Matt Gifford aka coldfumonkeh | Consultant Developer
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monkehTweets ColdFusion Twitter CFC

Feb 8, 2010

Ive been having a lot of fun over the weekend developing my own ColdFusion CFC wrappers to interact with the Twitter API (Application Programming Interface) - yes, I'm a geek.

Introducing monkehTweets

monkehTweets is the (rather catchy, I think you'll agree) name of the CFC wrapper I have developed.

I must admit, I was surprised at how easy (and fun) the Twitter API itself is. It's very easy to follow and simple to use. Having developed wrappers for various external APIs in the past, so far the Twitter API has been the most enjoyable to write for.

So, what's included?

The wrapper itself contains 13 ColdFusion components. Eleven of these components deal specifically with a particular section/group of methods available through the Twitter API. These 11 components are:

  • account
  • blocks
  • direct_messages
  • favorites
  • friendships
  • lists
  • notifications
  • saved_searches
  • stauses
  • trends
  • users

An abstract 'base' class is included that holds common utility functions used throughout the above 11 components.

Finally, there is the monkehTweet component itself, which is the user-facing façade, providing access to the 'sub' components. There are 70 methods open to the user/developer to access the API through the monkehTweet façade object, each one directly relating to an existing method within the Twitter API.

Instantiating the façade

The monkehTweet component is the only object required to be instantiated by the user, as follows:

objMonkehTweet = createObject('component',

The constructor method only requires two parameters; the Twitter username and account password respectively. These are persisted throughout the CFC package and included in every other component where required to make authenticated calls to the API service.

Running a simple call to obtain user details can be achieved like so:

objMonkehTweet = createObject('component',
// make a call to get user details and return data
result = objMonkehTweet.getUserDetails(id='coldfumonkeh');

Making the most of the REST

The Twitter API does it's best to conform to the principles of Representational State Transfer (REST). The API itself allows for the data to be returned in a total of four MIME types, namely XML, JSON and the RSS and Atom specifications.

Each calling function within monkehTwitter cfc is very well documented in terms of hint attributes, and will let you know which formats are available for that particular method. Most methods generally support only XML or JSON, while a handful accept a combination of all four, and a few accept all four options.

In an effort to simplify the ability to switch file extensions, each calling method has an extra non-required argument ('format') which defaults to 'XML'. Changing this value to another allowed extension when making a request to the API will ensure you retrieve the response back in the required format.

For example, making a call to the getLists() method accepting all default arguments:

// get all lists assigned to me, using default XML format
result = objMonkehTweet.getLists();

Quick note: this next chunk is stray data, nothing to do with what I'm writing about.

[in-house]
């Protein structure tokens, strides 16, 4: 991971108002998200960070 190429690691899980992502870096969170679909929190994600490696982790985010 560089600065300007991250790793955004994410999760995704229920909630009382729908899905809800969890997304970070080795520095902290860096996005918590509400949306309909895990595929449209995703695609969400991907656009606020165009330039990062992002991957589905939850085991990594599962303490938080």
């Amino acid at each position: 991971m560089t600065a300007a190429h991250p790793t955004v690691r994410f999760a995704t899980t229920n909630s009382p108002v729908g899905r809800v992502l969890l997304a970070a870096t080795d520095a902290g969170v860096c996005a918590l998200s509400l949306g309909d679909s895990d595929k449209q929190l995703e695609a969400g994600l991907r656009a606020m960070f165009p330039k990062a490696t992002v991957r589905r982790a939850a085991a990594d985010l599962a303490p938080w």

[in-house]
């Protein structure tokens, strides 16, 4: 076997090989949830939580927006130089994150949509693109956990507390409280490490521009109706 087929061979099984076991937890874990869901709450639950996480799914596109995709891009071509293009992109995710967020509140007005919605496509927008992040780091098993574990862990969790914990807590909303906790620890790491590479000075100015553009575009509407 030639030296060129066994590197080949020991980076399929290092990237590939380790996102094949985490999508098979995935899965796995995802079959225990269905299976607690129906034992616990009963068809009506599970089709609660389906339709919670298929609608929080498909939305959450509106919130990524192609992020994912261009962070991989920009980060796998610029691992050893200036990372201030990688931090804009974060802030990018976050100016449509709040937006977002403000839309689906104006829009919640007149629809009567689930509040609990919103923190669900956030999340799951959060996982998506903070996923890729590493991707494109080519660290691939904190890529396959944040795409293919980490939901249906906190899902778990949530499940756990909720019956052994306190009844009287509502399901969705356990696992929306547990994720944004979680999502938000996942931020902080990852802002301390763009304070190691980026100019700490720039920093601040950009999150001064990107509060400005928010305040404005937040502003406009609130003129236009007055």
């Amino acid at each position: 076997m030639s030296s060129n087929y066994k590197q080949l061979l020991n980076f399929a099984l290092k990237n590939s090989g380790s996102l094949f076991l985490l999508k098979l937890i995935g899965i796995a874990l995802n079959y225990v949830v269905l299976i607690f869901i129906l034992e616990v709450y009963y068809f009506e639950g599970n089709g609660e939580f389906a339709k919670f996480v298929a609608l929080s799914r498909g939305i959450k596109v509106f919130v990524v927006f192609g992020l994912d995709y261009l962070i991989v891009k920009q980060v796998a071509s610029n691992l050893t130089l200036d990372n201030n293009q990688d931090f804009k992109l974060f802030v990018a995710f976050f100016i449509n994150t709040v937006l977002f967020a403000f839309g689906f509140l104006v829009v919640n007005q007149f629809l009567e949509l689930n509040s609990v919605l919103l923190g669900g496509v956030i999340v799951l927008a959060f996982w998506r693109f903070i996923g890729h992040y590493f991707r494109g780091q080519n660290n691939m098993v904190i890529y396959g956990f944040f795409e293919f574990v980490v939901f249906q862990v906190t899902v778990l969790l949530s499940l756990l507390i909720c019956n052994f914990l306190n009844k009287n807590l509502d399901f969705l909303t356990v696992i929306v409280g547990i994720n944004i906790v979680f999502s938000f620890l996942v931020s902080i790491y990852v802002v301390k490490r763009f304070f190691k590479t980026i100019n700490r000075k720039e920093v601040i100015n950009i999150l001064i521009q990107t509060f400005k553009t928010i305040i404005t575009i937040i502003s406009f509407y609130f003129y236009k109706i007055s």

This results in the output of XML formatted data, as shown in the example snippet below.

<?xml version="1.0" encoding="UTF-8"?>
<lists type="array">
<description>ColdFusion developers</description>

Running the same method call, we can switch the 'format' parameter to 'JSON' like so:

// get all lists assigned to me, using JSON format
result = objMonkehTweet.getLists(format='JSON');

The change in format request has been passed through to the API and the returned data is in JSON format, as per the example snippet below:

"subscriber_count":0.0,"description":"ColdFusion developers",

Working with the output

So, you can see it really is very easy to pull the data back from the API in a workable 'string' format.

What if you wanted to work with or view the structural information of the returned data? For example, you might prefer to work with XML once it has been parsed, or JSON may be easier to work with if you can see it in a structural format. monkehTweets has been tweaked to allow for ease of use, and has taken this into consideration.

The intial instantiation method for the monkehTweet cfc accepts a third, non-required boolean parameter called 'parseResults'. Set to false by default, if set to true, the returned data from any called method will be converted using XmlParse() for XML, RSS and Atom, and DeserializeJSON() for any JSON responses, converting the data into a struct or an array of structs.

For example, let's run the getUserDetails() method once more, but let's set the parseResults parameter to true for both the XML and JSON requests:

// instantiating the facade, but this time
// requesting structural data response
objMonkehTweet = createObject('component',
// make a call to get user details and return data in XML format
result = objMonkehTweet.getUserDetails(id='coldfumonkeh');

monkehTweet XML Structural Output

// instantiating the facade, but this time
// requesting structural data response
objMonkehTweet = createObject('component',
// make a call to get user details and return data in JSON format
result = objMonkehTweet.getUserDetails(id='coldfumonkeh',format='json');

monkehTweet JSON Structural Output

I want it. Where can I get it?

Right here:

The API wrapper has been released as an open-source package available to download from the library.

I hope that you download it, try it out and (fingers crossed) use it in a project. Let me know how you get on.

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